Tuesday, April 17, 2007

Reassuring news

Spot heard a couple of commentators refer to the shootings at Virginia Tech yesterday as the "largest mass murder in American history." You'll be relieved to know, boys and girls, that it's not true. We've been much better than that at slaughtering Indians. Spot's favorite historian, Howard Zinn, describes a blood fest that perhaps established the tradition:

In reality, we have never been just a city on a hill [describing Winthrop and later Ronald Reagan's use of the term]. A few years after Governor Winthrop uttered his famous words, the people in the city on a hill moved out to massacre the Pequot Indians. Here's a description by William Bradford, an early settler, of Captain John Mason's attack on a Pequot village.

Those that escaped the fire were slain with the sword, some hewed to pieces, others run through with their rapiers, so as they were quickly dispatched and very few escaped. It was conceived that they thus destroyed about 400 at this time. It was a fearful sight to see them thus frying in the fire and the streams of blood quenching the same, and horrible was the stink and scent thereof; but the victory seemed a sweet sacrifice, and they gave the praise thereof to God, who had wrought so wonderfully for them, thus to enclose their enemies in their hands and give them so speedy a victory over so proud and insulting an enemy.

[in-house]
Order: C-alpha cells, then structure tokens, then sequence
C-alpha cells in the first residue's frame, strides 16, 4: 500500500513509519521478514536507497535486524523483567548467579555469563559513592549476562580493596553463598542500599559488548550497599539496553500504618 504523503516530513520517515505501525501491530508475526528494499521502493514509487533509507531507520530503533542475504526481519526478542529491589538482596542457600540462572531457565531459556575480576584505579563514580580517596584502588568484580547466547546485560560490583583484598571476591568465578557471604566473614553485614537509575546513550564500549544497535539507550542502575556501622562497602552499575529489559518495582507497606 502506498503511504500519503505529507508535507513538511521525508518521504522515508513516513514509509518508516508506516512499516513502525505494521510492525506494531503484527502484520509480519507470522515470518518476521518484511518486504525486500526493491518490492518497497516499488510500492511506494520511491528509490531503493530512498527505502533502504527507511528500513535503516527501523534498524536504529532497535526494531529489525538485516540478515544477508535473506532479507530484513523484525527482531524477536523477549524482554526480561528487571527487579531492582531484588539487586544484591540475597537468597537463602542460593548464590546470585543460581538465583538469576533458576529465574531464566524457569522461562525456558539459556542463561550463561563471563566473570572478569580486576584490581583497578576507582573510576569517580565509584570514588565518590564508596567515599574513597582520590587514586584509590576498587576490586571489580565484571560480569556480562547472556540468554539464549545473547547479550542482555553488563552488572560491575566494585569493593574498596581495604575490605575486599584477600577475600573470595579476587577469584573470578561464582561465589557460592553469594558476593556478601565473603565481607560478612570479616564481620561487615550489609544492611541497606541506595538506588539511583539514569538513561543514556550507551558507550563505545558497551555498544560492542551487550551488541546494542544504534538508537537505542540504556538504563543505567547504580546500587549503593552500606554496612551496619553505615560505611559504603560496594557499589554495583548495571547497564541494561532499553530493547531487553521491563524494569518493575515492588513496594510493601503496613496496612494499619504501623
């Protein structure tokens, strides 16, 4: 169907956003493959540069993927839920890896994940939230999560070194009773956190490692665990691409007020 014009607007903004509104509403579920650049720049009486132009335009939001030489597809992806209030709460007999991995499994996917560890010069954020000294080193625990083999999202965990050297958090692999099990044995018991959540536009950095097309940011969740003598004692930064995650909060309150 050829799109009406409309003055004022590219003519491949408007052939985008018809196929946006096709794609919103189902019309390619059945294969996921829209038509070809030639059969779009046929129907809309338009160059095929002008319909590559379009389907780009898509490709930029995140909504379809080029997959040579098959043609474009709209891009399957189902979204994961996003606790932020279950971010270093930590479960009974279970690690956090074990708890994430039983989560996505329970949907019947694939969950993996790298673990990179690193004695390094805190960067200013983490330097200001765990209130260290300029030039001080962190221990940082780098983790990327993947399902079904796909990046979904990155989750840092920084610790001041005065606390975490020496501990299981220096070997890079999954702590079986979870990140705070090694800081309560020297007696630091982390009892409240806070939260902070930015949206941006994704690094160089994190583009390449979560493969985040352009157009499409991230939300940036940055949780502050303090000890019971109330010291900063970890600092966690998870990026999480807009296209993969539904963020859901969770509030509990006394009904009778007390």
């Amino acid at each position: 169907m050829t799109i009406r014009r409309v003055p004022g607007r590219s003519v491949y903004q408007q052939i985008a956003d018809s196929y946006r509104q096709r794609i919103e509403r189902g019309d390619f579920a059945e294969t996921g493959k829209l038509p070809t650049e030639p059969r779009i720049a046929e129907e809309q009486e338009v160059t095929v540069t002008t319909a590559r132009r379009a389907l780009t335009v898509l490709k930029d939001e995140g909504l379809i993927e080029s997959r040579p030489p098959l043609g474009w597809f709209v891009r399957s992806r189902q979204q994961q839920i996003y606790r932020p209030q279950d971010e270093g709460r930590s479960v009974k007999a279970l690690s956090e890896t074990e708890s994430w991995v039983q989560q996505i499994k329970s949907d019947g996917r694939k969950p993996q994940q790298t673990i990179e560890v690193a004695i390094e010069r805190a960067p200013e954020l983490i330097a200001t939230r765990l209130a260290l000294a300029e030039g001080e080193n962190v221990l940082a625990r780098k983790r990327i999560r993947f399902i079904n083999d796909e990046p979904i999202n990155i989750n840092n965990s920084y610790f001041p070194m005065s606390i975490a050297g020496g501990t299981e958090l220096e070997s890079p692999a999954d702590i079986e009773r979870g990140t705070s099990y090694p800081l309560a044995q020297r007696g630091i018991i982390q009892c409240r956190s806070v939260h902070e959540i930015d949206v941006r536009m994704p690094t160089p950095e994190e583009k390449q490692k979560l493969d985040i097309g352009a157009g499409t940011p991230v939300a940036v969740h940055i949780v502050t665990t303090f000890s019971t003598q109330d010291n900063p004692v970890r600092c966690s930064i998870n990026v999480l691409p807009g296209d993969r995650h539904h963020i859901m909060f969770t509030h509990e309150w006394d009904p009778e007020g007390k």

Ah, the smell of roasted Indians! But this was hardly the last time:

The kind of massacre described by Bradford occurs again and again as Americans march west to the Pacific and south to the Gulf of Mexico. (In fact our celebrated war of liberation, the American Revolution, was disastrous for the Indians. Colonists had been restrained from encroaching on the Indian territory by the British and the boundary set up in their Proclamation of 1763. American independence wiped out that boundary.)

Spotty, I think maybe the commentators meant it was the worst mass murder in U.S. history when most or all of the victims were white and where guns were used. Captain Mason's guys used fire and swords.

Do you think so, grasshopper? Well then, never mind.

Tags: , ,

No comments: